Signals of Irritation and Stress

Uncategorized Apr 28, 2022

How do you respond to signals of irritation or stress from someone you barely know? Do you notice a different reaction if the signals are from someone you feel close to? What about when they come from your child? The ways a parent interacts with their child can have a dramatic impact on how the child's brain forges connections to adapt to the environment they find themselves in. 

I remember when I shared my own internal responses after I saw a furrow between my youngest daughter's eyes several years ago. Let me take you on a little journey now, and share how things unfolded a little later on that day in relationship with her.   

After we returned home from an outing with the grandkids, and we put the them down for their naps, I noticed a subtle shift in my daughter's stance. She was standing tall, with her shoulders braced back, and the furrow had returned to crease her brow. "What's up?" I asked as I sat on the couch.   

"Why aren't you putting Rylan into public school?" she asked pointedly.   

"Homeschooling supports his style of learning and really works for him," I replied. I felt the familiar tension begin at the nape of my neck, and consciously breathed into the sensation, silently naming to myself how much I enjoy ease and mutual understanding.   

"Well, he needs socialization, Mom," she said with passion, "He's getting older and needs to be doing things for himself. You can't be doing everything for him all the time. He's got to grow up and do things for himself to be successful in life!"   

Time stood still for just a moment, in my mind's eye, and in that moment I really got that I did not need to defend anything I was choosing to do for her baby brother. I also really got that I did not need to educate her so that she would "get it." In that moment what I "really got" was that here was my little girl whom I love with all my heart - here was an opportunity for me to hear and resonate with her heart right where she is in this moment! To hear what meaning she is making in life and to connect with what she holds dear.   

I did my best to respond by meeting her energy with care."You really want your brother to succeed in life and have the tools he needs to do things for himself, don't you?" I acknowledged.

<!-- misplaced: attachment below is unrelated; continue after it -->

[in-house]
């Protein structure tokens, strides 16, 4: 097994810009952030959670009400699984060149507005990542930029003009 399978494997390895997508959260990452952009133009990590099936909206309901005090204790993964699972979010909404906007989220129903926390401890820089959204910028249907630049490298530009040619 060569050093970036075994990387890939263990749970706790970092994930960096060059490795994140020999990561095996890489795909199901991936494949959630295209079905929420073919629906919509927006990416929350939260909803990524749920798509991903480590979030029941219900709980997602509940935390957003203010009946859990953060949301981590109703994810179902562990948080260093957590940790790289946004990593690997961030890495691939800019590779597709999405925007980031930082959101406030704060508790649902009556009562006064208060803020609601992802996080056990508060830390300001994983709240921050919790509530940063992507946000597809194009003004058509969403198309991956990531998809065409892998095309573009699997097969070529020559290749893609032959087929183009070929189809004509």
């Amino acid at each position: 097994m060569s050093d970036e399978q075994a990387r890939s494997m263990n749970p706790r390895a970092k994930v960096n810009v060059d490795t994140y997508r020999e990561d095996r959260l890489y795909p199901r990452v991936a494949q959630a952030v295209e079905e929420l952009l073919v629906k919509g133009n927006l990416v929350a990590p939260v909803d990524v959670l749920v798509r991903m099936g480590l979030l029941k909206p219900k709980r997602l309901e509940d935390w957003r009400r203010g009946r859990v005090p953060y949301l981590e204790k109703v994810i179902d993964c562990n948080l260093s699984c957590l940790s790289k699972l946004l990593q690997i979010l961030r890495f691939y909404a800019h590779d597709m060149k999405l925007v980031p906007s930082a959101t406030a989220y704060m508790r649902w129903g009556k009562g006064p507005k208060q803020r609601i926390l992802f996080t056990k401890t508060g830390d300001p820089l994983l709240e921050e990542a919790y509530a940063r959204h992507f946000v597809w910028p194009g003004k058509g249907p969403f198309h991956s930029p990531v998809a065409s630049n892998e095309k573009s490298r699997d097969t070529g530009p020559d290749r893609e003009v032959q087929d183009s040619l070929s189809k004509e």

"Of course I do!" her eyes widened as she continued, "He's going to need that to be able to go to college and make a life for himself. I know because that's what I'm doing now and it's been hard on me. He needs to start doing things for himself so it won't be so hard for him later on."   

"It has really opened your eyes to be aware of a lot of new things, to go away to college, hasn't it?"   

 "Yeah, it has, and I've talked with my professors at college about Rylan, and he needs structure and discipline right now."  

"You really care deeply for your little brother and want to be sure he has all the resources he needs to develop and live a full and meaningful life?" I reflected, connecting to the underlying needs I guessed were present.   

Her face softened, her posture relaxed, and she moved to sit in the easy chair across from me. At that point I saw something had shifted within her, and she began to pour her heart out to me about all the many things that she had been holding inside. What it has been like for her to live so far away from home, how the student body had become like a family to her, how meaningful it was to have a mentor, how stressful it is to transfer and join a new student body, and how much she worries about and loves her baby brother. She continued to speak, and for an hour and a half together I continued to listen deeply and reflect what I heard her say, co-creating her coherent narrative.   

Everything a child experiences with a parent will forge connections between the cells in the prefrontal cortex. The flow of emotional energy and information from your brain to your child's brain and from your body to your child's body have a direct and powerful impact on their key emotional and arousal systems. When you are emotionally responsive in relationships with children, vital connections form, enabling them to cope well with stress and manage strong emotions later in their lives. 

As the little ones were waking up, she got ready to go work out at the gym. Before leaving she walked over to me with a big, warm smile and gave me a big, warm long hug and said, "I love you, Mommy." The memory brings tears of joy to my eyes every time.


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